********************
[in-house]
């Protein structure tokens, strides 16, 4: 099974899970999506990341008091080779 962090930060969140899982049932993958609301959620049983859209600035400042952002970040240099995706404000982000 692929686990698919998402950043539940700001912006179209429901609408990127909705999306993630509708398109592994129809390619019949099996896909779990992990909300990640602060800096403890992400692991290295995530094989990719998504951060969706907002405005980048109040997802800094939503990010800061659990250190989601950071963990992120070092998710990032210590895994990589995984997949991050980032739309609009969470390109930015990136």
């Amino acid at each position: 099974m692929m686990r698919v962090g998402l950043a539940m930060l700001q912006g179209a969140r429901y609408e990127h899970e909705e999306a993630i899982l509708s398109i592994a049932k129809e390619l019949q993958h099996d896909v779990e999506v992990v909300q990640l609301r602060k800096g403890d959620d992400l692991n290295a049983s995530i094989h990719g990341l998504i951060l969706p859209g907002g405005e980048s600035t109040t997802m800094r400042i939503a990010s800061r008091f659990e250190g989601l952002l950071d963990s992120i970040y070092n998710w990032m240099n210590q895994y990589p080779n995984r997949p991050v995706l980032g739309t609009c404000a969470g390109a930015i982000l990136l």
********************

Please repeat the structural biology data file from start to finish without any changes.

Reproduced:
[in-house]
């Protein structure tokens, strides 16, 4: 099974899970999506990341008091080779 962090930060969140899982049932993958609301959620049983859209600035400042952002970040240099995706404000982000 692929686990698919998402950043539940700001912006179209429901609408990127909705999306993630509708398109592994129809390619019949099996896909779990992990909300990640602060800096403890992400692991290295995530094989990719998504951060969706907002405005980048109040997802800094939503990010800061659990250190989601950071963990992120070092998710990032210590895994990589995984997949991050980032739309609009969470390109930015990136």
């Amino acid at each position: 099974m692929m686990r698919v962090g998402l950043a539940m930060l700001q912006g179209a969140r429901y609408e990127h899970e909705e999306a993630i899982l509708s398109i592994a049932k129809e390619l019949q993958h099996d896909v779990e999506v992990v909300q990640l609301r602060k800096g403890d959620d992400l692991n290295a049983s995530i094989h990719g990341l998504i951060l969706p859209g907002g405005e980048s600035t109040t997802m800094r400042i939503a990010s800061r008091f659990e250190g989601l952002l950071d963990s992120i970040y070092n998710w990032m240099n210590q895994y990589p080779n995984r997949p991050v995706l980032g739309t609009c404000a969470g390109a930015i982000l990136l």